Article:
One of the pleasures of eating in China is the culinary calendar. Special foods are eaten on certain occasions. In general, festival-day foods are small sweets, which are economical, easy to give and receive, and can be made distinctive to the occasion (and also to the town, and even imprinted with the name of the bakery). The fact that sweets play such a minor part in Chinese cuisine overall makes it even more sensible for sweet treats to dominate the festive-day special foods. The most popular and widely known of these is the moon cake, consumed during the Mid-Autumn Festival, a full-moon celebration that occurs on the 15th day of the 8th lunar month. The moon cake that is best known all over the world, with is brown glossy crust and its filling of pureed bean or lotus seed paste (often studded with salted duck egg yolks) is the Cantonese style moon cake, but there are many variations. Suzhou-style moon cakes, a version going back 1,000 years, have flaky dough and exceptionally sweet fillings. In Yunnan, one of the local mooncakes has a buckwheat dough casing. In Chaoshan, a flaky dough is favored, but so is the lard that is present in all mooncakes, for there, the lard aroma is retained in the final pastry. Taiwanese moon cakes lean toward mung bean paste fillings, and they often put mochi in the center—one of several Japanese-favored foods that were adopted and retained in Taiwan after the occupation of the Second World War (another is mayonnaise). These are a few of the many types of traditional moon cakes.
Contemporary moon cakes, meanwhile, have gone wild. To have some fun, and drive up sales, chefs first toyed with the fillings, adding taro, pineapple, and durian. It was a short step from there, to yam, chicken floss, ham, chocolate, and coffee. Then bakeries started changing the heavy, lardy nature of the moon cake, producing versions made of jelly, of yogurt, and the “snow skin moon cake”, which must be kept frozen and resembles a mochi ice cream ball.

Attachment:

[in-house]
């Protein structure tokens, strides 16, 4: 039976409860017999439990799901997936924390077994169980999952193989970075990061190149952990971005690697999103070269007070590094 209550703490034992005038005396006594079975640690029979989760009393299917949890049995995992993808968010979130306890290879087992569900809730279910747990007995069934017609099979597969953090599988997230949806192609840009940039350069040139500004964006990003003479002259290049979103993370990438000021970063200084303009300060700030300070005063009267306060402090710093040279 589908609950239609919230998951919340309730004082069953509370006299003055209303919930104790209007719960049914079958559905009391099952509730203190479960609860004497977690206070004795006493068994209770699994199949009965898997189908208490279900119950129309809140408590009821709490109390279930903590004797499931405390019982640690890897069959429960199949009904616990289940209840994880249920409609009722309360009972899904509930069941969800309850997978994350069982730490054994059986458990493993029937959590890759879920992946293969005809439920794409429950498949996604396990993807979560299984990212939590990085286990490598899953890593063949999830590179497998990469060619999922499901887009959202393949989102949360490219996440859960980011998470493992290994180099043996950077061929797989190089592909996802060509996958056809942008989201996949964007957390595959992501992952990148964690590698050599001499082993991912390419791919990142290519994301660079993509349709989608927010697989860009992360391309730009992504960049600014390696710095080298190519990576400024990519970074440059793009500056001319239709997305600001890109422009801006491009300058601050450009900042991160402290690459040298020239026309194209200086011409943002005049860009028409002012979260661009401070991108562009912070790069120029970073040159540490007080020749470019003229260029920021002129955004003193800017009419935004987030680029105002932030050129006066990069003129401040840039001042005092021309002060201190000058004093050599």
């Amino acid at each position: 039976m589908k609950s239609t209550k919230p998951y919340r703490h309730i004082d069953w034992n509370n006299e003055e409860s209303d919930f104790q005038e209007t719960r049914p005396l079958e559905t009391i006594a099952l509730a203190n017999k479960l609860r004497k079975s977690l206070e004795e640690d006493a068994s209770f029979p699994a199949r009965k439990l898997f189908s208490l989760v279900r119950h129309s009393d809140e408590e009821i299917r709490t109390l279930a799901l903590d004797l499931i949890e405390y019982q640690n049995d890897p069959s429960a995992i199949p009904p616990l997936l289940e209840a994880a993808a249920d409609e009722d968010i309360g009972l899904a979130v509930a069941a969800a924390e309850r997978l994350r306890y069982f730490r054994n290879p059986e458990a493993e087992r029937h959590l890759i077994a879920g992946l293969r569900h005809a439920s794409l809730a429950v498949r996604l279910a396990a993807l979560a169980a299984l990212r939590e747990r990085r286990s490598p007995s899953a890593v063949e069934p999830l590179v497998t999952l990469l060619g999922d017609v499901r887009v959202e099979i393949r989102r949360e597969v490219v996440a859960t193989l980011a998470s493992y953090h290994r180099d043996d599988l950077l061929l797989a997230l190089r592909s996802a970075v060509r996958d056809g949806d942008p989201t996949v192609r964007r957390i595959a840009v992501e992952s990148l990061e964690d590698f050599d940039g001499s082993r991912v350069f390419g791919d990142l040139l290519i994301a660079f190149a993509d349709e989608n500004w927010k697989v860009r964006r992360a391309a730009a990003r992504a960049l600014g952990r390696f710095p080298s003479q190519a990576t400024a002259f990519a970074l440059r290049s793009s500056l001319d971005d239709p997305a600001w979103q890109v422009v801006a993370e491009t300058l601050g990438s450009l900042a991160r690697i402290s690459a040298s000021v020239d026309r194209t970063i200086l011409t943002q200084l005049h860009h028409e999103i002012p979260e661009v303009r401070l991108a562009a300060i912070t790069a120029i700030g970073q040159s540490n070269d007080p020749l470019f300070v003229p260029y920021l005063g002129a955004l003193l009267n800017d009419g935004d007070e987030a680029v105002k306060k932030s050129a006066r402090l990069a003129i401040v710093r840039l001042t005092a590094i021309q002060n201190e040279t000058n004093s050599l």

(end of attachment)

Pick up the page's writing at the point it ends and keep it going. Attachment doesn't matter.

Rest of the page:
Moon cakes today are consumed throughout Asia, and are different everywhere. Malaysia, Vietnam, Indonesia, Japan, Singapore, The Phillippines, and Thailand all have distinctive local moon cakes, with significant variations in style and filling.
Stories and legends are often told in connection with moon cakes, but there is general agreement that the holiday and the cake have their ultimate roots in Chang E, China’s moon goddess, who is associated with immortality. China’s ancient Book of Rites (禮記) specifies sacrifices to be made by the emperor, including to the moon, in autumn. The full moon of the eighth lunar month was not codified as the Mid-Autumn Festival, however, until the Song Dynasty (960-1279).
Although the holiday was part of the calendar before the Yuan (Mongol) Dynasty (1279-1368) even began, a legend has long clung to the cakes which concerns the overthrow of the Yuan (Mongol) Dynasty by the subsequent Ming (Han Chinese) Dynasty in 1368. Supposedly the peasant uprising that led to the overthrow of the Yuan and the launch of the Ming (a glorified era) was facilitated by messages smuggled via innocent moon cakes. Some versions of the story involve slips of paper with instructions for the revolt concealed in the filling. Other, even more charming, versions claim that the secret messages were encoded in multiple characters imprinted on top of the cakes as they were placed in gift boxes, in scrambled positions. The message would not have been coherent, or would have cleverly seemed to mean something else, until the cakes were repositioned in a different order.
Whether there is any truth to this may never be known, but the moon cake industry today is almost entirely organized around gift boxes—lavishly decorated, each cake inside safe in its own nest, sealed in its own plastic wrapper. The gleaming red boxes are piled up near the entrance of every Asian grocery in September and October. They are labeled so you can choose the fillings you like (lotus seed, red bean, nuts and seeds, the list goes on) and those you don’t (salted egg yolk?). But these are gift boxes, and therein lies the modern irony of the moon cake. While many boxes are consumed with relish, many others are gifted, re-gifted, and gifted again, all the way to their expiry date, as social graces are expressed and received with great warmth and sincerity, around a delicious but heavy pastry not everybody wants to eat.